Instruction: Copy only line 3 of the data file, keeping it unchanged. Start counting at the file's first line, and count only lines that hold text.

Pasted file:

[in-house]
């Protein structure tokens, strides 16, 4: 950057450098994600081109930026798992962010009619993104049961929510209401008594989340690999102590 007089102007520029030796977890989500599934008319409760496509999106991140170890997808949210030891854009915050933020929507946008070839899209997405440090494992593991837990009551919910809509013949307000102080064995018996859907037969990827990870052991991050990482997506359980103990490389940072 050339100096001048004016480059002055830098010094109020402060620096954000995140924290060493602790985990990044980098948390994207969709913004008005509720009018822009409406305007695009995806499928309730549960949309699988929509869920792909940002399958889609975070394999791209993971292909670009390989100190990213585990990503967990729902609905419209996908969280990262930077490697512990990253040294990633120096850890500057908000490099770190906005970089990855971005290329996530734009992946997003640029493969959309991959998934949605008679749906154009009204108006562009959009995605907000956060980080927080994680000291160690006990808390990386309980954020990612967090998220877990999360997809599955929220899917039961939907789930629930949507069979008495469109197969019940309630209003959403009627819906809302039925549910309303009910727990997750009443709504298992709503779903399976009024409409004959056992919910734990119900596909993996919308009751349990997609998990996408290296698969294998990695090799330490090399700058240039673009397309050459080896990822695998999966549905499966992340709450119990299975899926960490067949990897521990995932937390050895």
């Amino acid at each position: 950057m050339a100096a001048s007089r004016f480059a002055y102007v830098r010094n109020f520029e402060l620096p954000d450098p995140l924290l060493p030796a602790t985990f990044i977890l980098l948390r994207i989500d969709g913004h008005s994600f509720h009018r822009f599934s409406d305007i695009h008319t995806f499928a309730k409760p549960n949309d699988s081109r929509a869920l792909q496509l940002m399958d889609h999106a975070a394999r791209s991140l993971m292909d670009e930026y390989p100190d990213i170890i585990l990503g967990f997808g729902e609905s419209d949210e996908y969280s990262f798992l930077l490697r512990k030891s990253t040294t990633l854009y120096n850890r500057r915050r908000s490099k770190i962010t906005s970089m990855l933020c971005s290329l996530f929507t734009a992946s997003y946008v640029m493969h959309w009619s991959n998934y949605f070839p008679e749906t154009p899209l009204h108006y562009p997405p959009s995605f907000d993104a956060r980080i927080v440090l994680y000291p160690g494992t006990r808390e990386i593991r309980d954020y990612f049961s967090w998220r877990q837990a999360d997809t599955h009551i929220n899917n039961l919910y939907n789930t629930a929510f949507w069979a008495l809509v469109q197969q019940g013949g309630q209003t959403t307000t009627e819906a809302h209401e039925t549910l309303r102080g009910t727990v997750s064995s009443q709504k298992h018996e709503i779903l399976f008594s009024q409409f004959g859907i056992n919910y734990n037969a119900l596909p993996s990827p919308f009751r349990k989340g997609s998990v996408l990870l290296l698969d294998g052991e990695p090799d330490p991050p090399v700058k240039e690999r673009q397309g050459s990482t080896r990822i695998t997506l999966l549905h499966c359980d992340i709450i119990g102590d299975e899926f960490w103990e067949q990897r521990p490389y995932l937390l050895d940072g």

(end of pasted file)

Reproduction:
């Amino acid at each position: 950057m050339a100096a001048s007089r004016f480059a002055y102007v830098r010094n109020f520029e402060l620096p954000d450098p995140l924290l060493p030796a602790t985990f990044i977890l980098l948390r994207i989500d969709g913004h008005s994600f509720h009018r822009f599934s409406d305007i695009h008319t995806f499928a309730k409760p549960n949309d699988s081109r929509a869920l792909q496509l940002m399958d889609h999106a975070a394999r791209s991140l993971m292909d670009e930026y390989p100190d990213i170890i585990l990503g967990f997808g729902e609905s419209d949210e996908y969280s990262f798992l930077l490697r512990k030891s990253t040294t990633l854009y120096n850890r500057r915050r908000s490099k770190i962010t906005s970089m990855l933020c971005s290329l996530f929507t734009a992946s997003y946008v640029m493969h959309w009619s991959n998934y949605f070839p008679e749906t154009p899209l009204h108006y562009p997405p959009s995605f907000d993104a956060r980080i927080v440090l994680y000291p160690g494992t006990r808390e990386i593991r309980d954020y990612f049961s967090w998220r877990q837990a999360d997809t599955h009551i929220n899917n039961l919910y939907n789930t629930a929510f949507w069979a008495l809509v469109q197969q019940g013949g309630q209003t959403t307000t009627e819906a809302h209401e039925t549910l309303r102080g009910t727990v997750s064995s009443q709504k298992h018996e709503i779903l399976f008594s009024q409409f004959g859907i056992n919910y734990n037969a119900l596909p993996s990827p919308f009751r349990k989340g997609s998990v996408l990870l290296l698969d294998g052991e990695p090799d330490p991050p090399v700058k240039e690999r673009q397309g050459s990482t080896r990822i695998t997506l999966l549905h499966c359980d992340i709450i119990g102590d299975e899926f960490w103990e067949q990897r521990p490389y995932l937390l050895d940072g």